Tuesday, November 16, 2021

 

Proverbs Introduction[1]

 

Like the teachings of an ancient Israelite Yoda, The Book of Proverbs is all about wisdom. The book's editors and compilers took wisdom wherever they could find it: the oracles of Agur and Lemuel at the end of Proverbs may very well be non-Israelite in origin, and the "thirty sayings" in the middle part of Proverbs are related to an Egyptian wisdom collection ("The Instructions of Amenemopet"). Combine that with proverbs classically attributed to King Solomon, and you have a delicious Near-Eastern fusion meal, slathered in wisdom gravy. Proverbs is a little like Confucius's Analects, which had a profound influence on the ethical, social, and moral teachings of China. Confucius doesn't spend much time getting deep into metaphysics and theological disputes—he just wants to know how to live in accordance with "the Will of Heaven," how to be a good person, while also managing to live a productive life in the world. Proverbs has the same set of concerns. It takes the existence of God for granted and has interesting poetic statements to make about the role of Wisdom in the world. Yet overwhelmingly, the advice it offers is extremely practical: it's concerned with the details of everyday life, with work and family. Like the writer Jack Miles observed, Proverbs deals with the struggles of character formation and prudence—in a way that the Torah doesn't, exactly. It's really hard to determine when the book was actually written or compiled because it takes so much material from so many sources from different time periods. One section claims to have been compiled by officials in King Hezekiah's court—so if they truly date from his reign, that would put that section at roughly the 8th century CE… though its sayings could've come down from earlier centuries. Then the final compilation of the book would've likely been a few centuries after Hezekiah's reign, give or take a century or two. As with all things Bible, you never can tell.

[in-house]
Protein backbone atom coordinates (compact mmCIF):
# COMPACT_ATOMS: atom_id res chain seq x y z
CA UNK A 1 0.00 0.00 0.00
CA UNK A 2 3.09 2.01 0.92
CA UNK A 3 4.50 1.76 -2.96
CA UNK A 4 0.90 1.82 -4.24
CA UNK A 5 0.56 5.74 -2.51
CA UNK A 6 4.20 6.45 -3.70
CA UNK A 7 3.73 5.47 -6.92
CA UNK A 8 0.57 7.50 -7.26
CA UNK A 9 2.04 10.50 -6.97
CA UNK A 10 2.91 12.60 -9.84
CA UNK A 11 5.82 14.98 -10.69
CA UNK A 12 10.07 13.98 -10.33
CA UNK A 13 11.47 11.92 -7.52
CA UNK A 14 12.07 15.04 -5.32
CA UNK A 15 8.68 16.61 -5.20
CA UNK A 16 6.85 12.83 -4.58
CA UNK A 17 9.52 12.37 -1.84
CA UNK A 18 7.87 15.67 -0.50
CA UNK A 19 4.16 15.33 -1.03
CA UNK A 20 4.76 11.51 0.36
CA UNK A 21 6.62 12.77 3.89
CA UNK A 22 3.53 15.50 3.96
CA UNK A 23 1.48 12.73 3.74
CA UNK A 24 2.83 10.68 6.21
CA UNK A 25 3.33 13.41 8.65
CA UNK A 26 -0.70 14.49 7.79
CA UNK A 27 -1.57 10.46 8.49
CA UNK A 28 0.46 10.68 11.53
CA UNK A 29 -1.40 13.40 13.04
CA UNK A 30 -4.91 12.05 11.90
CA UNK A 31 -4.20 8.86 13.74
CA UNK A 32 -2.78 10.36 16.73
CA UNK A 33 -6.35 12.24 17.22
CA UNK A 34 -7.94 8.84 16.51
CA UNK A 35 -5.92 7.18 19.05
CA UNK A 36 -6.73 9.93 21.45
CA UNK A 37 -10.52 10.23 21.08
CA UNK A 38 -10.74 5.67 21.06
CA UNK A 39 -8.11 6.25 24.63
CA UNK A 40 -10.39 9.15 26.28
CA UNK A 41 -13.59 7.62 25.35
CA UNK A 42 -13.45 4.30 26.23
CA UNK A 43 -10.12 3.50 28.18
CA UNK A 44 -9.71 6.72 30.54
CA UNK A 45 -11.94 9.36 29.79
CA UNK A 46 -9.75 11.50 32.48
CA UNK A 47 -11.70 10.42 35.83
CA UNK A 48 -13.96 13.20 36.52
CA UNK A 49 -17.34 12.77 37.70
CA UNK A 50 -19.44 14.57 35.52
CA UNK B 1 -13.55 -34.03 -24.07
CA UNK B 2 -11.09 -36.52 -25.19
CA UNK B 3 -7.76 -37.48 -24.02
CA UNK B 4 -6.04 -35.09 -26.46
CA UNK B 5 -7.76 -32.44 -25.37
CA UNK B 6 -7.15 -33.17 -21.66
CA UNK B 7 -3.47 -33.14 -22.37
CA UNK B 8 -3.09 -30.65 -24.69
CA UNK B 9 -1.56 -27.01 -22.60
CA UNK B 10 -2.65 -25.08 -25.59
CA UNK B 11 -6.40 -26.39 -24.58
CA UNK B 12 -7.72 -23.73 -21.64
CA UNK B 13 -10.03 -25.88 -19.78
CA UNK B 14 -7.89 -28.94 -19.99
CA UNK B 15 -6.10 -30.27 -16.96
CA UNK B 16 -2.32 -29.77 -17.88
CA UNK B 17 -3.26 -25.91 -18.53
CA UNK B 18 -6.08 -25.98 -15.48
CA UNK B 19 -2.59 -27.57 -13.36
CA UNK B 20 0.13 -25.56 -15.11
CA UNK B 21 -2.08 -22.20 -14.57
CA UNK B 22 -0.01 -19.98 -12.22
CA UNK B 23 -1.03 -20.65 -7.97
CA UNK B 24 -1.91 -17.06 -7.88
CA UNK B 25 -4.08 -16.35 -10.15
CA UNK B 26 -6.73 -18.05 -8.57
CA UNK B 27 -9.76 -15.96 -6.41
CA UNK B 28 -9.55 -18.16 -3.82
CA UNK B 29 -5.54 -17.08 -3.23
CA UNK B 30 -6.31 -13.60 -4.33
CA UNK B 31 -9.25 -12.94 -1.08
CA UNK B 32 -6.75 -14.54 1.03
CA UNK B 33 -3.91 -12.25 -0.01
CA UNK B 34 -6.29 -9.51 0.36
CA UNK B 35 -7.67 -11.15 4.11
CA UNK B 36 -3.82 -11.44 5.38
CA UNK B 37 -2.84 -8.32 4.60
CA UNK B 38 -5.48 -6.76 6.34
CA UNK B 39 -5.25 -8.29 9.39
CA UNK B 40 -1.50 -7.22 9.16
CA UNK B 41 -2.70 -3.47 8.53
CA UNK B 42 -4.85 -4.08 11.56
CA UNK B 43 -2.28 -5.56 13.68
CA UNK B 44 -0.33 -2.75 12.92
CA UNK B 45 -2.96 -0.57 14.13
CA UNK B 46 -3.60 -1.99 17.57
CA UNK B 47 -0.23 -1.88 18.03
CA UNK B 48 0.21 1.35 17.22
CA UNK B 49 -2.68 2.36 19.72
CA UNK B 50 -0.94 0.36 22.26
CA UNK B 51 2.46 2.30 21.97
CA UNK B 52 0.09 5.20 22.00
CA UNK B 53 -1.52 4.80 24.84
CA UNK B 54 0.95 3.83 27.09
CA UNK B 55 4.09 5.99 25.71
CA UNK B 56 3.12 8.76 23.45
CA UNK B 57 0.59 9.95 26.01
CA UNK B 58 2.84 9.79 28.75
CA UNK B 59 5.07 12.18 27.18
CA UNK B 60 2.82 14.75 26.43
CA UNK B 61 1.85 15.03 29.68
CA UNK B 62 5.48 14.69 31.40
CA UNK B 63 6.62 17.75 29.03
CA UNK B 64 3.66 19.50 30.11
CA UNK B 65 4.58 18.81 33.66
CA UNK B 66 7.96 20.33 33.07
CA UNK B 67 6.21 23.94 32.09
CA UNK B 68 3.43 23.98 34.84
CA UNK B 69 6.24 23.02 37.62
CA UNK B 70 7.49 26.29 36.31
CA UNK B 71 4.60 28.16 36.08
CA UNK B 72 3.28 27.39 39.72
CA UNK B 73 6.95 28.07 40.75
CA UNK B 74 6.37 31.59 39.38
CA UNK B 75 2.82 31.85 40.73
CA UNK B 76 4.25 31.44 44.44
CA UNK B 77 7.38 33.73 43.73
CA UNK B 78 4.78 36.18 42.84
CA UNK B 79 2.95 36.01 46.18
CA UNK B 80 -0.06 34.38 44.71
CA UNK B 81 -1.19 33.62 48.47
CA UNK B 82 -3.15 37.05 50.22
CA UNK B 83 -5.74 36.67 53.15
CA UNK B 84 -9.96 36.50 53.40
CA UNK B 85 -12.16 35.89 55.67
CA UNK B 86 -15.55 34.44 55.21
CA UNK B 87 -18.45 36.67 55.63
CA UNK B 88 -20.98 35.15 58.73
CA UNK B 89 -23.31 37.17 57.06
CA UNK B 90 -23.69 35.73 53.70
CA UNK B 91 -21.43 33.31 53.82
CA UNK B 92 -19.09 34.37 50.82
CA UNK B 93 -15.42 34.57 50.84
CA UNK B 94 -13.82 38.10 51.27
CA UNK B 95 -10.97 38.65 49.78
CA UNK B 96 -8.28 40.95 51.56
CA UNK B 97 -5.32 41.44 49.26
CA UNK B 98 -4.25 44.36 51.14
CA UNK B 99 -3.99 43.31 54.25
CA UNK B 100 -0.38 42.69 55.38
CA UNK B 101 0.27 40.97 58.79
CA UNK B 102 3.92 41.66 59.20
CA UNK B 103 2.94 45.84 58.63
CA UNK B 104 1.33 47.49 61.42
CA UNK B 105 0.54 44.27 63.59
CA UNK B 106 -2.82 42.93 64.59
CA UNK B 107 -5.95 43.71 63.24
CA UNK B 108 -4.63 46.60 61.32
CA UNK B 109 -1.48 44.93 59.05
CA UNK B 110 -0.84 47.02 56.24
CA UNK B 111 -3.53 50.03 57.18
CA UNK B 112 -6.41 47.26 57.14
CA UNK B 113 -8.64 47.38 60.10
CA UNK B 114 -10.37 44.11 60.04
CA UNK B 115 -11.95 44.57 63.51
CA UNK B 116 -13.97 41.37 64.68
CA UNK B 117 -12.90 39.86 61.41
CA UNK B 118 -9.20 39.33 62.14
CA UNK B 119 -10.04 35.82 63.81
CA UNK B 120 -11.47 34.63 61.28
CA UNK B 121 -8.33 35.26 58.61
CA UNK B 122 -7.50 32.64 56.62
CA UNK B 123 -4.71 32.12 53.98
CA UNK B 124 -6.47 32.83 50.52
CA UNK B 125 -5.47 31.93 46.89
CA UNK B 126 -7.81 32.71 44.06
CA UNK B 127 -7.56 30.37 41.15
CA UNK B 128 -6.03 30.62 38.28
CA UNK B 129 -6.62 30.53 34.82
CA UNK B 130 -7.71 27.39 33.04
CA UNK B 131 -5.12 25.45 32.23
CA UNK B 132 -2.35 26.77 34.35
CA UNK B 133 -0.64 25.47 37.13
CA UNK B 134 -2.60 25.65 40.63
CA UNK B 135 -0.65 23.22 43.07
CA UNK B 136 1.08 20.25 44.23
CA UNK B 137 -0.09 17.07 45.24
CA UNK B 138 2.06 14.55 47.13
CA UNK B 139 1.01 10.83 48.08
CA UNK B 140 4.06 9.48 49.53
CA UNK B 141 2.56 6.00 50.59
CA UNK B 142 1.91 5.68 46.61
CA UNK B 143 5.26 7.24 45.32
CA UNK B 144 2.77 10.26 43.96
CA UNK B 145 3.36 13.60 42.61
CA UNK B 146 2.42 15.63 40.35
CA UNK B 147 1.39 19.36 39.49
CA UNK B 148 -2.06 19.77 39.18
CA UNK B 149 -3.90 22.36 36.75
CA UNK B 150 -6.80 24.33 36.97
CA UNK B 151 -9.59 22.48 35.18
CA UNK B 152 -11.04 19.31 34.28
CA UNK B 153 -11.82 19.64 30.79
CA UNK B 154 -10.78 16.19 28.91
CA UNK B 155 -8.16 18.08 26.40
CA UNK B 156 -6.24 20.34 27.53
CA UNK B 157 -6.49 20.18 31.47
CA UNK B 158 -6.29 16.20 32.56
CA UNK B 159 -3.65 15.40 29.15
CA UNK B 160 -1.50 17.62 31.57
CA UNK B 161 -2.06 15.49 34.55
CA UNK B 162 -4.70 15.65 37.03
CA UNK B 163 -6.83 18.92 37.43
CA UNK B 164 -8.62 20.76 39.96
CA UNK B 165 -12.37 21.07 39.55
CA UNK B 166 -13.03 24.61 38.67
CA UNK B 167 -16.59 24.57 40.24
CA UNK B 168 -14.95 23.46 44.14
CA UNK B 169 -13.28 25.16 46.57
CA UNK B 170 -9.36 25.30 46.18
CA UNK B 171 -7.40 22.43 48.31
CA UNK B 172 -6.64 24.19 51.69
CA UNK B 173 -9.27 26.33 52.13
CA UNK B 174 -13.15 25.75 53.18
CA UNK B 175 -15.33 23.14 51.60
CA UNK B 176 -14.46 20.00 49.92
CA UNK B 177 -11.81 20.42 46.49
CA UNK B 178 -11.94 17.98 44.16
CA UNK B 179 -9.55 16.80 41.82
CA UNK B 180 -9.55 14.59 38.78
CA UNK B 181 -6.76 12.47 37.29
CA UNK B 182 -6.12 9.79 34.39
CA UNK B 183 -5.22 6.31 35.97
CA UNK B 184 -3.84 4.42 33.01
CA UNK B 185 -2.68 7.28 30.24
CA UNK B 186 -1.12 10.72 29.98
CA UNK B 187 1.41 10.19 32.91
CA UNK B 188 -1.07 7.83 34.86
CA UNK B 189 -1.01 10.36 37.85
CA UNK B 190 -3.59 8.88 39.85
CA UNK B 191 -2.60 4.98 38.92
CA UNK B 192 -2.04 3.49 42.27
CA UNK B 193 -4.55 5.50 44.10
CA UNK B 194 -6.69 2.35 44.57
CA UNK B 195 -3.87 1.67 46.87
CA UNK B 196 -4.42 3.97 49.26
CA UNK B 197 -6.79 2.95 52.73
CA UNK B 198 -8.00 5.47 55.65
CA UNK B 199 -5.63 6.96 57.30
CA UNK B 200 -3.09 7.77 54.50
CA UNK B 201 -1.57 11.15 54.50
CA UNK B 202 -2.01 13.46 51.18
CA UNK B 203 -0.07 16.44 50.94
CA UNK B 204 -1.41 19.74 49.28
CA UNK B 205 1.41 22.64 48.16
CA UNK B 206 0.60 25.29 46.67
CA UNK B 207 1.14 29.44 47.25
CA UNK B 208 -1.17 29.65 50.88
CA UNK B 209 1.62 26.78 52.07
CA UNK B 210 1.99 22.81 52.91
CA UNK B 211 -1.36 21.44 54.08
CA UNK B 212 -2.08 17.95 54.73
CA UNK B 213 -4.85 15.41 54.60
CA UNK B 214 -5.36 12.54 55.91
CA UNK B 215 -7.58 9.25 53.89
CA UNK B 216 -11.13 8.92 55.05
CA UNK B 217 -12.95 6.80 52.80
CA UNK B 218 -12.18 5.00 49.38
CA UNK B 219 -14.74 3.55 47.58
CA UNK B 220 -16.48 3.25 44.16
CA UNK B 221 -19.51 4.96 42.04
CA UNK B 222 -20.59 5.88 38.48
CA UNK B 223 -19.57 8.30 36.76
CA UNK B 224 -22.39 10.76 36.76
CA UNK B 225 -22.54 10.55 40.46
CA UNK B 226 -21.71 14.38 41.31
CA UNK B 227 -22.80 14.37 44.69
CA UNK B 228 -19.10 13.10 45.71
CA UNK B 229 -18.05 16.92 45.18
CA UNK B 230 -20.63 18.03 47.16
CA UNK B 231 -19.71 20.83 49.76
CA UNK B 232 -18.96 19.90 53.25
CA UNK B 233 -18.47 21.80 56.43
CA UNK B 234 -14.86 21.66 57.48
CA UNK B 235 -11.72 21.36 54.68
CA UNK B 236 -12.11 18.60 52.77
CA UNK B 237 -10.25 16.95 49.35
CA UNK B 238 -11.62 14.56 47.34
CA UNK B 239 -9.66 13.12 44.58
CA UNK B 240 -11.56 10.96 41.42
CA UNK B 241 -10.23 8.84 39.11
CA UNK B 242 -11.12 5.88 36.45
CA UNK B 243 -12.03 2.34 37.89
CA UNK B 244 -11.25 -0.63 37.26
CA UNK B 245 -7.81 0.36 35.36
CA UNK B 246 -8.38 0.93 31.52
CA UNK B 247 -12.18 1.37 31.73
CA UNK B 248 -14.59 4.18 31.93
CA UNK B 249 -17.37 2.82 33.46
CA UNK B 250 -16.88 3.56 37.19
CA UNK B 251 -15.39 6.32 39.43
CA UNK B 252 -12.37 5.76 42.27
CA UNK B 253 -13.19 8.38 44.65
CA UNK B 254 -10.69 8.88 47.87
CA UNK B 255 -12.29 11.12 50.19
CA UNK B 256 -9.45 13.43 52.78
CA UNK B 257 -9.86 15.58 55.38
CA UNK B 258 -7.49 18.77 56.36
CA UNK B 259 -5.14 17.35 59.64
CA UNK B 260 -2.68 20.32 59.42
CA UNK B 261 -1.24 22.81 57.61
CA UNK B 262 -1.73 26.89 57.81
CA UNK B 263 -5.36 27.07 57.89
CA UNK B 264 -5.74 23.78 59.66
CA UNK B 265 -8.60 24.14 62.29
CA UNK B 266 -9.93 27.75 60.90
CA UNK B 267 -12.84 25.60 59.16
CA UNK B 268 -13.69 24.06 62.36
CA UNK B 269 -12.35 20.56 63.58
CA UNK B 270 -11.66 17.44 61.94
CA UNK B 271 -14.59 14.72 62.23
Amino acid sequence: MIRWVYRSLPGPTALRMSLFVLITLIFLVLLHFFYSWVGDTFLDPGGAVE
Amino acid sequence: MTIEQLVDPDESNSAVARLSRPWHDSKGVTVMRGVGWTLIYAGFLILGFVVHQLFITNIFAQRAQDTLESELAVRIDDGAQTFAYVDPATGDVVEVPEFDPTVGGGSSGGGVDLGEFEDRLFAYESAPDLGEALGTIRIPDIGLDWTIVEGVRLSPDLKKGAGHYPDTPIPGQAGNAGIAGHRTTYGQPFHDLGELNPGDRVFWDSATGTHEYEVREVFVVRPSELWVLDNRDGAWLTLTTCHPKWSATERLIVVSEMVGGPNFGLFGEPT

Why Should I Care?

 

If you've ever wondered if it's okay to gorge yourself on honey until you throw up, Proverbs is the book for you. (Psst—Proverbs says the answer is: "It is not.") But, um, even if you haven't wondered about that particular quandary, Proverbs still probably has something to say to you. It answers the same questions that people ask when they consult self-help books or when they (used to) write in to "Dear Abby": "How should I live?" Proverbs is basically an ancient self-help manual—yet it has plenty of advice that still holds up today. For example: "Soft words calm another's anger" and again, "Don't eat honey until you puke" (to paraphrase). To quote the RZA, explaining the name of The Wu Tang Clan: "'Wu' stands for 'Wisdom of the Universe' […] but there's a little 'tang' thrown in." That's actually a pretty good definition of The Book of Proverbs—though, we suppose it's debatable exactly how much 'tang' it has. (Well, we think it has 'tang'—more than you would probably expect, anyway. Also, we're painfully aware that quoting the RZA in this "Why Should I Care?" could make us seem like Jason Schwartzman in "Yo Teach!" from Funny People. But we reject that contention. Vigorously.)


Wise Elders